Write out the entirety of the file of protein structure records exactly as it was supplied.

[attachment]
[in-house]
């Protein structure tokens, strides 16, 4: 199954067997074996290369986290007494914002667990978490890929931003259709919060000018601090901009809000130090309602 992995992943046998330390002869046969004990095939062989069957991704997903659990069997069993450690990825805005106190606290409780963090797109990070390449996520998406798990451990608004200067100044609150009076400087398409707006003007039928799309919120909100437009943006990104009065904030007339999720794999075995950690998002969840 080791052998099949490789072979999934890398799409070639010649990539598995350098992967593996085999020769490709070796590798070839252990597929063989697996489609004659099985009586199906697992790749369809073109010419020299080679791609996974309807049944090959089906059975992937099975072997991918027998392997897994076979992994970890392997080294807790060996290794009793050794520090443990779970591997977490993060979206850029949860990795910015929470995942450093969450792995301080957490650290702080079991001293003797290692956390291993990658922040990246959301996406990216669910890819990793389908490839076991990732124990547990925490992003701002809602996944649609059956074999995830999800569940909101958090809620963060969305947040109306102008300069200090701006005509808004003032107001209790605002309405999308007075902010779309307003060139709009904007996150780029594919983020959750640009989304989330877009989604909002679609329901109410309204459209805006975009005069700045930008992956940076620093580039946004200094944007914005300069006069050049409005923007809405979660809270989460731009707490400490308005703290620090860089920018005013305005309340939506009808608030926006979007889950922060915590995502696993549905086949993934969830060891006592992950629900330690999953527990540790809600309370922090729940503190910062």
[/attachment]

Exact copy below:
[in-house]
């Protein structure tokens, strides 16, 4: 199954067997074996290369986290007494914002667990978490890929931003259709919060000018601090901009809000130090309602 992995992943046998330390002869046969004990095939062989069957991704997903659990069997069993450690990825805005106190606290409780963090797109990070390449996520998406798990451990608004200067100044609150009076400087398409707006003007039928799309919120909100437009943006990104009065904030007339999720794999075995950690998002969840 080791052998099949490789072979999934890398799409070639010649990539598995350098992967593996085999020769490709070796590798070839252990597929063989697996489609004659099985009586199906697992790749369809073109010419020299080679791609996974309807049944090959089906059975992937099975072997991918027998392997897994076979992994970890392997080294807790060996290794009793050794520090443990779970591997977490993060979206850029949860990795910015929470995942450093969450792995301080957490650290702080079991001293003797290692956390291993990658922040990246959301996406990216669910890819990793389908490839076991990732124990547990925490992003701002809602996944649609059956074999995830999800569940909101958090809620963060969305947040109306102008300069200090701006005509808004003032107001209790605002309405999308007075902010779309307003060139709009904007996150780029594919983020959750640009989304989330877009989604909002679609329901109410309204459209805006975009005069700045930008992956940076620093580039946004200094944007914005300069006069050049409005923007809405979660809270989460731009707490400490308005703290620090860089920018005013305005309340939506009808608030926006979007889950922060915590995502696993549905086949993934969830060891006592992950629900330690999953527990540790809600309370922090729940503190910062």